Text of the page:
WARSAW—The rituals may have changed over the centuries, but the Polish midsummer celebration known as “Sobótka” is still a time to people to gather and enjoy the warmth of the season with family and friends.
The night of merrymaking—also known as St. John’s Night or “Noc Świętojańska—is still observed in parts of Poland and some Polish communities in the United States. It has its roots in magical pagan rituals that honored two important elements: Fire and Water. It is also a feast celebrating the Sun as a source of light and warmth on the longest day of the year, usually June 23.
The name Sobótka was not common all over Poland. In Central Poland’s Mazowsze region and in Eastern Poland—as well as in Ukraine—midsummer was known under a name of “Kupałnocka” or “Kupala.”
The ancient tradition is to burn bonfires, bathe in open waters at sunset, and sing and dance until midnight.
Young maidens dressed in white, with wreaths of yellow and white wild flowers upon their heads would set afloat candled wreaths on the rivers, in hopes that a fitting mate would find the wreath when fishing and fall in love with them. The rite is known as “Rzucanie Wianków” (throwing of wreaths). In Slavic tradition the wianek is a symbol of unmarried state—maidenhood.
The maidens would throw herbs to the fire, in hopes that it would protect them from evil. To demonstrate their agility, the young men would jump over fires.
At midnight the search for the elusive fern’s flower would begin as the “unmarried” ran into forest.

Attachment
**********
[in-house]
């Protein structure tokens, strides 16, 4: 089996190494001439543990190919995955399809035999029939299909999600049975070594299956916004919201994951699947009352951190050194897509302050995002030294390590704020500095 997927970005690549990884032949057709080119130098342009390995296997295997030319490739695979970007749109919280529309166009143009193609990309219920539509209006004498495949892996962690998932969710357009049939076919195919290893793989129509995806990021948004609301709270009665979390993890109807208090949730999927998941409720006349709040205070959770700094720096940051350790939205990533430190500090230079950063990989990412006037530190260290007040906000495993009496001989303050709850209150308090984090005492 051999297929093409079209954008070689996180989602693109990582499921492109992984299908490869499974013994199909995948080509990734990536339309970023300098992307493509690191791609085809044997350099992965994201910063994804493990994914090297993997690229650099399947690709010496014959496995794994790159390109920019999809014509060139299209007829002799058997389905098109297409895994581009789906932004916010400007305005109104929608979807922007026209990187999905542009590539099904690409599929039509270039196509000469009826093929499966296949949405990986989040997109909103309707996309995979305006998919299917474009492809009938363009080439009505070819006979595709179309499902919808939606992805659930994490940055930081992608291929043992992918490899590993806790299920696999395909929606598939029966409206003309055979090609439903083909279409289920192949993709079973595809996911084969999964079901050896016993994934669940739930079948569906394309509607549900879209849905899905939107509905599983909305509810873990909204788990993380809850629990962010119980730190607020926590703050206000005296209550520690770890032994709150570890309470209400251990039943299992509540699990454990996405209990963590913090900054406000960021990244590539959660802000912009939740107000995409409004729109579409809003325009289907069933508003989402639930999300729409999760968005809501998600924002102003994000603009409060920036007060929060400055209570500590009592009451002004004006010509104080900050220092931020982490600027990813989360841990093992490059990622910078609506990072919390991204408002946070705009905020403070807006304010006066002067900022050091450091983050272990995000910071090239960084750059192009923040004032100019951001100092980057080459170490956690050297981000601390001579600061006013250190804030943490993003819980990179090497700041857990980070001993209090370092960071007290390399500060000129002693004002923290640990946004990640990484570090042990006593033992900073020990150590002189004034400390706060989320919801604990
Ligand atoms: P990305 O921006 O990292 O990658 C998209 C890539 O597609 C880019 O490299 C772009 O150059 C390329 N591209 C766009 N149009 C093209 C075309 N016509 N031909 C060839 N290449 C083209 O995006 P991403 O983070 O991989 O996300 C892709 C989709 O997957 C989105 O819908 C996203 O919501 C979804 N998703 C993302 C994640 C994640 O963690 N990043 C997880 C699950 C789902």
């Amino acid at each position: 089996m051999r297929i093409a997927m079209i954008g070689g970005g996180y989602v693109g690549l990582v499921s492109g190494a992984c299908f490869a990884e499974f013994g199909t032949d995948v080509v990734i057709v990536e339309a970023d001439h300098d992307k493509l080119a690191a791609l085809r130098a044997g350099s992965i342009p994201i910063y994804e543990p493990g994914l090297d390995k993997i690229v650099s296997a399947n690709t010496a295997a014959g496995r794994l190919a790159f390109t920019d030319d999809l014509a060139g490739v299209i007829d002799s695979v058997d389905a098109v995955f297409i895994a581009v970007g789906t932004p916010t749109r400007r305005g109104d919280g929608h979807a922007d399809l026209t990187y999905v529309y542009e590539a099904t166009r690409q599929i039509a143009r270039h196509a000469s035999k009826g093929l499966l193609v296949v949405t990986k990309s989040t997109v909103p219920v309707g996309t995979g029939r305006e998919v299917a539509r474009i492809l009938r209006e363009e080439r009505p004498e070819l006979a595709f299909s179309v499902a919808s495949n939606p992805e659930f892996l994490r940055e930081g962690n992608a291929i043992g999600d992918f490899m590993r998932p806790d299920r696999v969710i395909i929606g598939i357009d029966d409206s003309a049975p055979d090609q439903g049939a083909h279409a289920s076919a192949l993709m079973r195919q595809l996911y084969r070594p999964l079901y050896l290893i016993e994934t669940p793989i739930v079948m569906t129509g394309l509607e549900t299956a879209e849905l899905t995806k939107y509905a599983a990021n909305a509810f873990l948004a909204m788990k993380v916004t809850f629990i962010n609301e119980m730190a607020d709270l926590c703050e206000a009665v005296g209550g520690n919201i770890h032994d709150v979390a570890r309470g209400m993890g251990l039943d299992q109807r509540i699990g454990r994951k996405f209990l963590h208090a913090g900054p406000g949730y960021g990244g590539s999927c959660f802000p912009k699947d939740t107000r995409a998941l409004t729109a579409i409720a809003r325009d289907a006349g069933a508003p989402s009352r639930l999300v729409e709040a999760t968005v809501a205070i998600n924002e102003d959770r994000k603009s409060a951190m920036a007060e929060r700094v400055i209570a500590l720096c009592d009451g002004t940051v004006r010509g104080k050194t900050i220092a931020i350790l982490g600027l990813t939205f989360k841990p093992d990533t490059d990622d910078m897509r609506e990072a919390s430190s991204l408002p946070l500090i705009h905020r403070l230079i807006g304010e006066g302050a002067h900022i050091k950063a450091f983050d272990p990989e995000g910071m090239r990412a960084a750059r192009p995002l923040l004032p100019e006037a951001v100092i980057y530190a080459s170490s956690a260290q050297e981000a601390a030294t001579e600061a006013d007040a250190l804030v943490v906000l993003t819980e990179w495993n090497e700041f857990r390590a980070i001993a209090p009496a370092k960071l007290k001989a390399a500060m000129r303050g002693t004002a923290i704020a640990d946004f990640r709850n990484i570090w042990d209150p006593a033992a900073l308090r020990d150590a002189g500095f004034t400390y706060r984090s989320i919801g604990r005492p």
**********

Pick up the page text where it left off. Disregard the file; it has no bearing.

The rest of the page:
If you found the flower of fern, the wishes of life may be fulfilled. A lucky man returning with the flower would wear the flowered wreath of his engaged on his head.
Girls wearing wreaths of flowers prepare for St. John’s Night, a centuries-old Polish
celebration of the Summer solstice. This event, sponsored by the Polish American Association of Washington, D.C., was held at the Reflecting Pool at the Steps of the Lincoln Memorial.
—photo: Richard Poremski
In Slavic religion, Kupala is the goddess of herbs, sorcery, sex, and midsummer. She is also the Water Mother, associated with trees, herbs, and flowers. Her celebration falls upon the Summer solstice in June.
After Poland embraced Christianity in 966, its ancient traditions were replaced with Catholic ones. In the 14th century, the bishop of Poznan banned celebrations held on the eves of holy days. However the pagan rituals were often linked to Catholic feast days. Respectful of the Church, the celebration was moved ahead to the night of St. John the Baptist—June 24th being Sobótka, his feast day.
In some regions, such as Kraków and Kielce in South Poland, festivities take place a few weeks earlier. This time was called “Zielone Świątki” (Whitsunday feast), and was later also incorporated with Pentecost. In 1468 King Kazimierz Jagiello—on demand of the abbot of St. Cross Monastery—banned pagan festivities taking place in Łysa Gora (Bald Mountain), a place where, legend has it, witches’ sabbats took place.
Poet Jan Kochanowski, who participated in these festivities in his youth, wrote a description of the night in his “Piesń o Sobótce.” Today, the celebrations known as Wianki include music, dancing, fireworks, boat parades and lighting bonfires.
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